The table is rectangular. In the green areas of the map, it has a dense mix of fields, hills, rough ground, quite a lot of hedges, walls etc. A road cuts the table in two widthways, but has a few barricades for cover along it. Area A is suggested as a place for a village - a few buildings either side of the road. The barricades are substantial piles of rubble and timber, and have been placed deliberately to defend this village. They also prevent a continuous belt without cover across the table. Another road runs down one long edge. On this, at B is a 6 pdr AT gun behind a barricade, looking down the road. As shown, this assumes that the Germans are coming on from table end C. To reset the game to play the other way around, all you have to do is move the 6 pdr to point the other way. The road down which the AT gun looks is lined for most of its length with hedges.
Deploys first, anywhere on table except in features within LOS of one specified end of the table, where the enemy will enter. No hidden
One CC (+1), Three platoons (regulars) each 1 PC (+1) and three rifle stands, one 2" mortar (fires direct), 1 6pdr (stats +1 ACC +1 PEN, unlike published rules) which is always deployed behind a barricade looking down the long road from the T-junction. The first two times we played, the defenders (Brits) had a PIAT as well, but we felt this unbalanced the game and removed it.
Has just sneaked into enemy-held territory and recovered
a StuG III, and now has to get this valuable vehicle off the far table
end. Starts with initiative, enter from one table end.
1 CC (+2), Two platoons (veterans) each 3 rifle stands and 1 PC(+1), one StuG III.
Rules as published except StuG III moves and pivots as one action, and has two actions per initiative (may move then move, fire then move, or move then fire). Does 4d6 vs. troops regardless of ordinary cover. Nearest suppressed enemy troops not compulsory target priority. Fire arc 45 degrees total. Troops within base distance of it count as "escorting" and may participate in close combats.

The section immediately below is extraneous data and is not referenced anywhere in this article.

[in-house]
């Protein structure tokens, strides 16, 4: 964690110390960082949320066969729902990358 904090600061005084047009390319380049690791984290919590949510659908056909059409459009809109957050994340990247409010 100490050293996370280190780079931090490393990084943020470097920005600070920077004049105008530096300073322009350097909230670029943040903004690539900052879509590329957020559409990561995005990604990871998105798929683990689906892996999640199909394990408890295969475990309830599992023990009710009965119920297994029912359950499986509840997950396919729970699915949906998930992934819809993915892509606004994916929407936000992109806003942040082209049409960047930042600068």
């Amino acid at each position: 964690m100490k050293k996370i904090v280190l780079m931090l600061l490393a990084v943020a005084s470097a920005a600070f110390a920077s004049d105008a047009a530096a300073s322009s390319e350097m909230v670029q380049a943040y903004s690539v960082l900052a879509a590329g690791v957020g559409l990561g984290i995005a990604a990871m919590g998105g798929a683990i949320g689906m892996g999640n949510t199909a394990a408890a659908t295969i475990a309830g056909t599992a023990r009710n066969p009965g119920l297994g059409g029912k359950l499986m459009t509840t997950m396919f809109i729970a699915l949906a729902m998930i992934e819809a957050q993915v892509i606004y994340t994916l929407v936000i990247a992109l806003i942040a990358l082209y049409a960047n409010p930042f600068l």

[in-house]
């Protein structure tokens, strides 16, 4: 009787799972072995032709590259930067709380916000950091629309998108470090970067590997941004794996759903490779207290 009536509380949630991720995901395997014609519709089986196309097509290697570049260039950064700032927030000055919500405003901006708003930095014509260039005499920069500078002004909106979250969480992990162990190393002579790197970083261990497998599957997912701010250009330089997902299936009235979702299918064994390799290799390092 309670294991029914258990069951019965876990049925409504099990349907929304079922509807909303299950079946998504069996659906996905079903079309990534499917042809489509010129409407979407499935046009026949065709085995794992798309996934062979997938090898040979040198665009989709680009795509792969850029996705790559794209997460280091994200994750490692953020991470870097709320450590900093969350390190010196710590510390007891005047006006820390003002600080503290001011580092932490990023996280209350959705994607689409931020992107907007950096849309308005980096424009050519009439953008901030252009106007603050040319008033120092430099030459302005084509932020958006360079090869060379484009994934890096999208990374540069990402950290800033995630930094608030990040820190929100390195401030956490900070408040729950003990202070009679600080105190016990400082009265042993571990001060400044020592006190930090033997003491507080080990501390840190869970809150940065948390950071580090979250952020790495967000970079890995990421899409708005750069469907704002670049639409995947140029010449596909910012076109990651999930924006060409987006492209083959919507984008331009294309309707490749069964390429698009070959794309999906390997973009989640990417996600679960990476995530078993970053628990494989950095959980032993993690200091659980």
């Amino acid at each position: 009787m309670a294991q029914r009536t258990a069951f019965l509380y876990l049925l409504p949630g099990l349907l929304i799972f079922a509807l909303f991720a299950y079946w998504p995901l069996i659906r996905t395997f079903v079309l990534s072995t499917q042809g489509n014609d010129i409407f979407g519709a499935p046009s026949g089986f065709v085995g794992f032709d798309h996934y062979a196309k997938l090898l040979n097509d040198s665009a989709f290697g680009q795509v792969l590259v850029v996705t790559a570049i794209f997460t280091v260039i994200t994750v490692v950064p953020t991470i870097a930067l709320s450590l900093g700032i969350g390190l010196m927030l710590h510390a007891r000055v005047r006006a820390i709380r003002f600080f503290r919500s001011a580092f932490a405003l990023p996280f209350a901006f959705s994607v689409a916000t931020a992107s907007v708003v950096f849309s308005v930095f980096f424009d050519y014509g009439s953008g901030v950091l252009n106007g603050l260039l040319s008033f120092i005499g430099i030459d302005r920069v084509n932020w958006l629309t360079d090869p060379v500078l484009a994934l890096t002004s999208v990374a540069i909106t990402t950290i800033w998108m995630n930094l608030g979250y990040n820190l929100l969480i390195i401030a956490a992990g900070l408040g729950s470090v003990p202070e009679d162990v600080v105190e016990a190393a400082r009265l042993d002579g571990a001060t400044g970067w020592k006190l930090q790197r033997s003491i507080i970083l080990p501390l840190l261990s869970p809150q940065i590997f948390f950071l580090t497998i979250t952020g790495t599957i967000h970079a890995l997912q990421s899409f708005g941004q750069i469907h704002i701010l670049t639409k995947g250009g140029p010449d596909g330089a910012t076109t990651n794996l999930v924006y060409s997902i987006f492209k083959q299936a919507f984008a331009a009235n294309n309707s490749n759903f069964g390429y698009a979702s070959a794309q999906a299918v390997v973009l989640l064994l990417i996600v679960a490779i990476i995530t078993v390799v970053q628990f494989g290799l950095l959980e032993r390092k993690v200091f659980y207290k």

Rules for moving through obstacles on board:
First, roll 1d6 to see if the vehicle makes it through the obstacle. Succeed on 4+ for major obstacle (hedge, barricade etc.), 3+ for lesser obstacle (walls etc.), and 2+ for minor (fences etc.).
If the first roll fails, roll again at the same chance as above. If the second roll succeeds, then it is established as possible to cross the obstacle at that point, but that for some reason the StuG didn't manage it this initiative. You may try again next initiative. If the second roll fails, then it is established that the crew has spotted that for some reason the way immediately ahead of the vehicle is blocked there. The German player may try again to pass the same terrain feature, but not where he tried before.
If the second roll fails, then there is a third roll to see if the vehicle gets stuck while trying to crash through the impassable obstacle. If the roll succeeds, then the vehicle is not stuck. If it fails, it gets stuck and the initiative is lost (=1/8 chance of a bog in a hedge). In a later initiative, the German player may try to get the vehicle going again. He must then roll 5+ to succeed, risking the initiative.
The three categorisations of obstacle leave the players free to agree on what counts as a difficult obstacle. In the four games I played, the Stug never ventured into areas of terrain feature such as fields and the like, because that was just asking to be close-assaulted and blown up, but there were plenty of linear obstacles that were near-impossible to avoid. If you have set the same scenario in the snows of Finland or the deserts of Tunisia, then you will have to agree on what is a major, lesser, or minor obstacle. I don't want to write scenarios that are very specific about terrain, because that makes them far more difficult for other people to stage, and very often the details of terrain are not what make a scenario work. I rely on the common sense of those playing.
The game ends immediately if the StuG is destroyed or if it leaves the table.